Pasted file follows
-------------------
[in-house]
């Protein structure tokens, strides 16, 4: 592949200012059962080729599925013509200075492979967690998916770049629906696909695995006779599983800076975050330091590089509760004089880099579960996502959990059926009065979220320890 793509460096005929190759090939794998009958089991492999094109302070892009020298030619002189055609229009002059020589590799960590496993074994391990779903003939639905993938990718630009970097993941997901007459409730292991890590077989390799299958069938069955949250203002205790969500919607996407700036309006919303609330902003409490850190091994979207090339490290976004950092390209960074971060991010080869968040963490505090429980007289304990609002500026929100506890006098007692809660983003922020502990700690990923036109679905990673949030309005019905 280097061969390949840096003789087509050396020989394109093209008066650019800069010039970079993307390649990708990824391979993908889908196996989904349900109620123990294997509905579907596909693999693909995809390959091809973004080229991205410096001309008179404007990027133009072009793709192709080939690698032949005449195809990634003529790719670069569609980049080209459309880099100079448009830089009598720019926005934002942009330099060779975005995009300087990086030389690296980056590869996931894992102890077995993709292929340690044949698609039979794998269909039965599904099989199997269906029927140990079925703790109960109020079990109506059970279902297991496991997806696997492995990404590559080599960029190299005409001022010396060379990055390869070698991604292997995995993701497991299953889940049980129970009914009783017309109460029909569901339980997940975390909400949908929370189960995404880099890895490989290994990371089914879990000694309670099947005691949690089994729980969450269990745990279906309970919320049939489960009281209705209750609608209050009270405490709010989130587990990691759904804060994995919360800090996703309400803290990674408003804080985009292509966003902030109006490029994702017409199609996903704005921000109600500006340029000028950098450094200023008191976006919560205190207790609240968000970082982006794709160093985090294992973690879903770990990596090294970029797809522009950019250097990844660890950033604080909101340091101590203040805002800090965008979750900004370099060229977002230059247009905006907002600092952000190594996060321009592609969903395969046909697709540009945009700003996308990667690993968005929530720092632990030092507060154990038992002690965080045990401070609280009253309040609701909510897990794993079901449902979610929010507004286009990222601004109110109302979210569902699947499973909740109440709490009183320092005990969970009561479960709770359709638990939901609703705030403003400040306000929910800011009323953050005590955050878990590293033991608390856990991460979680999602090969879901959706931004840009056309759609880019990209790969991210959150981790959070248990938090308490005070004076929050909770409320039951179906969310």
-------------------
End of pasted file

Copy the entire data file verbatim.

[in-house]
């Protein structure tokens, strides 16, 4: 592949200012059962080729599925013509200075492979967690998916770049629906696909695995006779599983800076975050330091590089509760004089880099579960996502959990059926009065979220320890 793509460096005929190759090939794998009958089991492999094109302070892009020298030619002189055609229009002059020589590799960590496993074994391990779903003939639905993938990718630009970097993941997901007459409730292991890590077989390799299958069938069955949250203002205790969500919607996407700036309006919303609330902003409490850190091994979207090339490290976004950092390209960074971060991010080869968040963490505090429980007289304990609002500026929100506890006098007692809660983003922020502990700690990923036109679905990673949030309005019905 280097061969390949840096003789087509050396020989394109093209008066650019800069010039970079993307390649990708990824391979993908889908196996989904349900109620123990294997509905579907596909693999693909995809390959091809973004080229991205410096001309008179404007990027133009072009793709192709080939690698032949005449195809990634003529790719670069569609980049080209459309880099100079448009830089009598720019926005934002942009330099060779975005995009300087990086030389690296980056590869996931894992102890077995993709292929340690044949698609039979794998269909039965599904099989199997269906029927140990079925703790109960109020079990109506059970279902297991496991997806696997492995990404590559080599960029190299005409001022010396060379990055390869070698991604292997995995993701497991299953889940049980129970009914009783017309109460029909569901339980997940975390909400949908929370189960995404880099890895490989290994990371089914879990000694309670099947005691949690089994729980969450269990745990279906309970919320049939489960009281209705209750609608209050009270405490709010989130587990990691759904804060994995919360800090996703309400803290990674408003804080985009292509966003902030109006490029994702017409199609996903704005921000109600500006340029000028950098450094200023008191976006919560205190207790609240968000970082982006794709160093985090294992973690879903770990990596090294970029797809522009950019250097990844660890950033604080909101340091101590203040805002800090965008979750900004370099060229977002230059247009905006907002600092952000190594996060321009592609969903395969046909697709540009945009700003996308990667690993968005929530720092632990030092507060154990038992002690965080045990401070609280009253309040609701909510897990794993079901449902979610929010507004286009990222601004109110109302979210569902699947499973909740109440709490009183320092005990969970009561479960709770359709638990939901609703705030403003400040306000929910800011009323953050005590955050878990590293033991608390856990991460979680999602090969879901959706931004840009056309759609880019990209790969991210959150981790959070248990938090308490005070004076929050909770409320039951179906969310």